Plus, AMC has already pushed Breaking Bad from March to the summer, and has Mad Men airing in the summer as usual, and at some point has to squeeze in the premiere of its new original series, The Killing. Combined with Walking Dead, that's four shows to air next year, the most the network has ever had, and cable networks tend to spread out their premieres so they can properly promote each one.

 

Now, the October plan is not final, and there probably won't be a firm premiere date for awhile -- heck, the second season hasn't even started production yet. But the current strategy is for another October roll out.

 

Some silver lining: Frank Darabont is expected to write and direct another episode next year.

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6 episodes!? that's all? and we have to wait until next october for season 2? fuck.

 

i wish they had used the same characters from the book. it's a small disappointment but one i don't understand. no allen & donna or the twins? replaced by rednecks and a big departure from the book? it sounds like i'm bitching but i'm not. i really love this show and i'm glad it's doing so well. now they are to issue 5, more or less.

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Not that I'm fond of the 2D redneck character but I'm quite happy they're deviating from the comic and I hope they do that plenty. It mixes things up for those viewers who have read the comics and it gives them the opportunity to learn from the mistakes that Kirkman made (of which there are a few). If they'd stuck slavishly to the comic then this show would be a lot less interesting to me.

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no, I agree with that. I'm talking about the characters. They can do what they want with them, I just wish they were the same is all.

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I had a couple of minor issues with this episode, but on the whole it was a significant step up from last week's (which wasn't terrible, just not quite as good as the pilot).

 

My hope is that, since they've established a completely new-to-the-show madman with a powerful grudge against Our Heroes and a newly-severed hand*, there's now no danger that they're going to try and introduce the fucking Governor anywhere down the line. However unsatisfyingly one-dimensional Redneck Man and his Redneck Brethren may be, they're at least preferable to that ghastly alternative.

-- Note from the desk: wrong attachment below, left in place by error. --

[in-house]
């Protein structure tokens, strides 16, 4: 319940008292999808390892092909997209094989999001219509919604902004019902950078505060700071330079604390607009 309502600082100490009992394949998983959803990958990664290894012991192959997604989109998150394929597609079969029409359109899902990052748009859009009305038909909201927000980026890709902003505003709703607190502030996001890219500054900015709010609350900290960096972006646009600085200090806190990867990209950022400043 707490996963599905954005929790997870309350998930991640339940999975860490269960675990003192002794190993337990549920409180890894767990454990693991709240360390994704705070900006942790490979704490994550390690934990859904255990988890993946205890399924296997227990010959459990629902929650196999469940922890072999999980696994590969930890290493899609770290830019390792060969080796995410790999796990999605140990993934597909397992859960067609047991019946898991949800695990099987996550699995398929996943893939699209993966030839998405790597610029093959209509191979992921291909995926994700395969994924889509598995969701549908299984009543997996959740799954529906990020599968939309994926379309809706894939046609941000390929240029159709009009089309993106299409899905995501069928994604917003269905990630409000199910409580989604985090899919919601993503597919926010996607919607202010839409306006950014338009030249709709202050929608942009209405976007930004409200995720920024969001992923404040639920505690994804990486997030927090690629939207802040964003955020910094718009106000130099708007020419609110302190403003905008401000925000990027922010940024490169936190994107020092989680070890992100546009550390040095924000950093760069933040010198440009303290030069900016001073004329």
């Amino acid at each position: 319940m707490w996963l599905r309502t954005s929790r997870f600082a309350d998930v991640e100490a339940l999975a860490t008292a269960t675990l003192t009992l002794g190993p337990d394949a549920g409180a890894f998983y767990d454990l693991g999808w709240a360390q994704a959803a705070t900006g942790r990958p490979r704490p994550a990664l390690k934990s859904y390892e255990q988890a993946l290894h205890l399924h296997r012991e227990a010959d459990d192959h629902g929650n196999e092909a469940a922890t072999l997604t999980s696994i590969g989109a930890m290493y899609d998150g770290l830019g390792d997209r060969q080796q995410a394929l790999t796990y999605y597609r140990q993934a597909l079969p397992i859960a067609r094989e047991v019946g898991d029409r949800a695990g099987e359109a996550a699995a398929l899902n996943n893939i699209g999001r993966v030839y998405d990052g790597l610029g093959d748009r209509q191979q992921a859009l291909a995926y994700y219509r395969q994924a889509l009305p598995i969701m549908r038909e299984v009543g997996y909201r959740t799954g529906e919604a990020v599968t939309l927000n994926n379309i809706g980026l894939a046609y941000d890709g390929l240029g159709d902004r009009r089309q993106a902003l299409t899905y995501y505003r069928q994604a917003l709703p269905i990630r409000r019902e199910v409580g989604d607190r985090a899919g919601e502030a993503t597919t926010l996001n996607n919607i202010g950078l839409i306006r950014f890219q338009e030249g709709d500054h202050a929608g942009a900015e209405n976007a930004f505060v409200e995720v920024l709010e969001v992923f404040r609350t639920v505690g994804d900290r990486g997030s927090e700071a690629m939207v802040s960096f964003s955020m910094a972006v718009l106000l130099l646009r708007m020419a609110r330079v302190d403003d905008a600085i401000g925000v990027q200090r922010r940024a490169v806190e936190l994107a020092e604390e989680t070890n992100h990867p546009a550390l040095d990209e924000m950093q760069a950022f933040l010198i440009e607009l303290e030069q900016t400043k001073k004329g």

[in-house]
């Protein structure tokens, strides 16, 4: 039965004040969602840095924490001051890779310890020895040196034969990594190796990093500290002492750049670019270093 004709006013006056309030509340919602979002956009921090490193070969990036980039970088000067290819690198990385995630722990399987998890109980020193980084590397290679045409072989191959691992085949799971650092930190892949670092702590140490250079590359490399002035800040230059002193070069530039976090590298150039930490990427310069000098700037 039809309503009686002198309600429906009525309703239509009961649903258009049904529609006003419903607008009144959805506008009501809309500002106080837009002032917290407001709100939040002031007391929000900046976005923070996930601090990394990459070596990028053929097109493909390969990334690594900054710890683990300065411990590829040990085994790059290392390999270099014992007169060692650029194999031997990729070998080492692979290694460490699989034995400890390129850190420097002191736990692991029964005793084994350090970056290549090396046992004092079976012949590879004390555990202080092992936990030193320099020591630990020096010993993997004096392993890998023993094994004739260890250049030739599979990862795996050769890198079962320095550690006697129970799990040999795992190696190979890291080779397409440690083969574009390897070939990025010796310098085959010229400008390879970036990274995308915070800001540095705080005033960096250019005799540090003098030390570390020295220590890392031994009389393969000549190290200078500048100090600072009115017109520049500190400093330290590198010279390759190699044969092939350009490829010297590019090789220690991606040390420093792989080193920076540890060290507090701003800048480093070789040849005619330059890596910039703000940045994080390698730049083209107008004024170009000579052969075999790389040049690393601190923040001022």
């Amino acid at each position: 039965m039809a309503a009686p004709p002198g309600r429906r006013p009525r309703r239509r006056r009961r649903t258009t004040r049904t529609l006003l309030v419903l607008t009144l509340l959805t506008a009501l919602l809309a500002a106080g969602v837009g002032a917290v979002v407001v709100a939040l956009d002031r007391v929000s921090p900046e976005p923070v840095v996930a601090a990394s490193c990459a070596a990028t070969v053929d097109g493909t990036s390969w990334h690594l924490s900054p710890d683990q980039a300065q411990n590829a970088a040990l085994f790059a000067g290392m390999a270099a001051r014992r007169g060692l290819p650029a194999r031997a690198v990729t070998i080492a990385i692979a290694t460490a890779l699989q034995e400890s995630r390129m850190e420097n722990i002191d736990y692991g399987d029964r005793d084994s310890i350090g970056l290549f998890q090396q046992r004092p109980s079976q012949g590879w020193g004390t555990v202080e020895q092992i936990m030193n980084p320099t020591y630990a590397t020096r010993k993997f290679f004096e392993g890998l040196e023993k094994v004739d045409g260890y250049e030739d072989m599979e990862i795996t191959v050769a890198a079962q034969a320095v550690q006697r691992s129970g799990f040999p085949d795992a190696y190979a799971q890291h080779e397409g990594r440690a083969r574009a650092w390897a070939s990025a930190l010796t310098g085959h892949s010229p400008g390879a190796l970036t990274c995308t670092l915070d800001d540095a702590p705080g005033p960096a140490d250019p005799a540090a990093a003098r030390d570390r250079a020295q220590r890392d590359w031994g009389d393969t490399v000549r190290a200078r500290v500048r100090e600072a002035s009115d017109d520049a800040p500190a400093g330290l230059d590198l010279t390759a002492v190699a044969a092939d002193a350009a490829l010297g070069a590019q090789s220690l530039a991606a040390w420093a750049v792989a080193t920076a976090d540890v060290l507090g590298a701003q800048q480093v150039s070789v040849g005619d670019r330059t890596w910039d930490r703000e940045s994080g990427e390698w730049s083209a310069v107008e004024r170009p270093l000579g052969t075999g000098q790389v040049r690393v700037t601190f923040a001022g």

Other than that, I haven't really got a lot to say. Very promising show with a strong cast of actors and characters, capturing the spirit of the source material while resolutely telling its own story. I was hoping for something decent, but so far, it's a lot better than I was expecting.

 

 

 

*By the way, even though they at least established that the guy had gone nuts (in an impressively-short amount of time, too), I suspect that particular contrivance might have worked better if they'd had him handcuffed to something which would have been harder to saw through than a wrist. Just sayin'.

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Just caught up on the first 3 episodes (despite my complaining in the "dislike" thread) and have to say it was absolutely brilliant.

I'd agree with all the reasons given by others on why it's so good. The way they've expanded short scenes into rather complex and more emotional scenes is terrific. Even in episode 1, when Rick gets back to his house and sees the photos etc taken, it's resonates so much more than the book. The different rection from Morgan when they find Rick was well done, and it was great to see Lennie James crop up, the man's a brilliant actor. The scene where he shoots the walkers from the bedroom window to draw out his wife, but can't then do the deed was tear-jerking.

The new characters are fin too. Don't mind the redneck bros, and I'd echo what Mark said about their possible role as antagonists for Rick's group in place of the Governor and his township. I'd also second his comments on why Merle chose to saw through his wrist instead of the rusty old bit of metal he was handcuffed to, but it's a very minor quibble. On that note, where the fuck did he go anyway?

 

Anyhow, the programme hits all the right emotional notes, and I admire Darabont's brave pacing. It works, and I love it; it's just suprising in a TV series of this nature. I was hoping that the season would end on finding the prison, but given that it's only 6 episodes, it'll probably end where the first trade ends. And I'm sure Darabont won't shirk having Carl shoot Shane, especially given the downbeat and bittersweet endings of his previous works (Shawshank Redemption excluded).